The Isle of Rum is a popular day trip with guests at Mingarry Lodges. Not only a great wildlife destination but also an island with an interesting history and geology. With the recent reduction in ferry fares there is no better time to visit (a return passenger crossing from Mallaig costs just £8.30). Mallaig is around a 50 minute drive from Mingarry Lodges and the Cal Mac ferries head out to The Small Isles daily. The ferry sails to different Islands at different times each day so it is best to pick the right day for Rum in order to maximise time ashore. On Wednesdays the ferry leaves Mallaig at 10:15 arriving at Rum at 11:35. You have some four hours to explore the Island before catching the return ferry which departs at 16:20.
Check in at Mallaig closes 15 minutes before the ferry sets sail and it is best to arrive in plenty of time as the main car park at Mallaig can get quite busy and you may have to park a short walk away along the promenade. The MV Loch Nevis is a very comfortable ferry with a very reasonably priced restaurant on the lower deck. An ideal place to grab a cup of tea and a famous Cal Mac bacon sandwich or have fish and chips on your return journey. Alternatively, why not buy a take-away fish supper from Jaffy's on the High Street at Mallaig and head up to the harbour viewpoint where there are some well positioned picnic benches.
The front of the ferry is a great place for viewing and photographing wildlife. We've seen common and bottle nose dolphins as well as minke whale and basking sharks in addition to the good array of birds including gannets, guillemots and shearwater. Look out for red throated divers, skua and white-tailed eagles as you approach Rum.
Arriving at Rum we headed off to the otter hide, a short walk from the ferry terminal. The walk passes through some lovely woodland and past a group of old ruined blackhouses. From the hide we saw oystercatchers, eider ducks, hooded crow, but unfortunately no otters today. Recent sightings on the wildlife board included great northern diver, red throated diver and hen harrier.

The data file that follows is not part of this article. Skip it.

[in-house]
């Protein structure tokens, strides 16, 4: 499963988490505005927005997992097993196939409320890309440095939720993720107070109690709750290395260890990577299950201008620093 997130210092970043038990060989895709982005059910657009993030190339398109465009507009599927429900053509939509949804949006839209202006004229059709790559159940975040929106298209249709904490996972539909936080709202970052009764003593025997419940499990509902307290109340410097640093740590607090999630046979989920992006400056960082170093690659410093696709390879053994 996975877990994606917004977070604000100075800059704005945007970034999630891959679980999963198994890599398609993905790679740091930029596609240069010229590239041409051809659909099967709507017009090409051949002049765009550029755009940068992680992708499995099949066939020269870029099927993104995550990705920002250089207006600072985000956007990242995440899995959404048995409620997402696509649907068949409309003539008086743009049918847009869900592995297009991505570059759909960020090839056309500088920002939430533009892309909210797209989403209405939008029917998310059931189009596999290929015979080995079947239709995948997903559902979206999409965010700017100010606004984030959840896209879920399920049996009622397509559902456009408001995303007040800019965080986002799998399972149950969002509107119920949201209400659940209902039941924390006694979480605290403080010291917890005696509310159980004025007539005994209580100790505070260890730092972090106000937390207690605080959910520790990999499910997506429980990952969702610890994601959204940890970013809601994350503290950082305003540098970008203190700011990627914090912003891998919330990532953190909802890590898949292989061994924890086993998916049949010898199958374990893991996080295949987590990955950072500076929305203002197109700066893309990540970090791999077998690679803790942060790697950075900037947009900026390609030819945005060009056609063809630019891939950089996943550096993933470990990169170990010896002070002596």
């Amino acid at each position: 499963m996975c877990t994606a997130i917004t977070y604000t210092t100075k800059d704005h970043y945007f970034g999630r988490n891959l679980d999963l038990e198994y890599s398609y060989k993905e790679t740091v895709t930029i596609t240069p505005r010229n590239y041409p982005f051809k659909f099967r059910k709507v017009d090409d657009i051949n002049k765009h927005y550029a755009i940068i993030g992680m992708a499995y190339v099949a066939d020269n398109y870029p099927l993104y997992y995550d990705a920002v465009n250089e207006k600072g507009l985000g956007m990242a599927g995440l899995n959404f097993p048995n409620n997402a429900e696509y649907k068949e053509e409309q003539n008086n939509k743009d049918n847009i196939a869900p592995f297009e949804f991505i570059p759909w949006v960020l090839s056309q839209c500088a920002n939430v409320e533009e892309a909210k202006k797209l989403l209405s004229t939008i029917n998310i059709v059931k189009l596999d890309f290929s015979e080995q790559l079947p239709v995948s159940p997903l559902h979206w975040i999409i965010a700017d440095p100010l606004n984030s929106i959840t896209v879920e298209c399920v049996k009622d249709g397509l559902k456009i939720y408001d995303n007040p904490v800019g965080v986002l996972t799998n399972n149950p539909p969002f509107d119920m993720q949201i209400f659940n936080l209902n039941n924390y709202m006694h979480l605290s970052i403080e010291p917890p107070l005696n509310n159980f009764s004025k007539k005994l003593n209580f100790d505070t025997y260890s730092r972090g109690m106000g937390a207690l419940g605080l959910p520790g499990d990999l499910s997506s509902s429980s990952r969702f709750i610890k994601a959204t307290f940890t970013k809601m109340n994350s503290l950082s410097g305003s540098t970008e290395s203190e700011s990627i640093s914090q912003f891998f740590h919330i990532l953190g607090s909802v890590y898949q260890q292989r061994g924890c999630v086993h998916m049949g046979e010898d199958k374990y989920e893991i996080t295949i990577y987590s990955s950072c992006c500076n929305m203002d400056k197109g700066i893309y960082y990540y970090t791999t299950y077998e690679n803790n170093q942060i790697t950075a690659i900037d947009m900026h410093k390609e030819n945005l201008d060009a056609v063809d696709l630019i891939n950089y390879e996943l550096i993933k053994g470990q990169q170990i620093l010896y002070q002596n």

There are numerous walks on rum, though most are probably a little too long for the day visit. The North side trail is a good one which takes around an hour or you can head up to Kinloch Glen waterfall if you want a slightly longer walk. Today we just took a lazy saunter along the otter trail to the Community Hall watching out for wildlife along the coast. The Community Hall serves lunches in summer and has some interesting wildlife displays and local information. There is also a small shop and toilet facilities.
If you have time, a visit to Kinloch Castle is highly recommended. Guided tours run daily between April and October and are timed to fit in with the ferry sailings. The tour takes around 45 minutes and costs £9 per adult. The guide gives a really interesting and detailed commentary whilst escorting you around the Castle. Kinloch Castle was built for Sir George Bullough, a wealthy industrialist from Lancashire in 1897. A glorified hunting lodge and party venue and monument to Edwardian decadence. The castle and its contents were passed into the care of the nation in 1957 and has been hardly altered for over 100 years.
If you are lucky the guide might fire up The Orchestrion, one of only three of this model manufactured in Germany by Imhof & Mukle. Even if you are not treated to the delightful sounds of Monty Python from the '40 piece' orchestra you still have the chance of playing the Steinway grand piano in the galleried lounge. A rare treat and symbolic of how friendly and different this tour is.
A really great day out from Mingarry Lodges!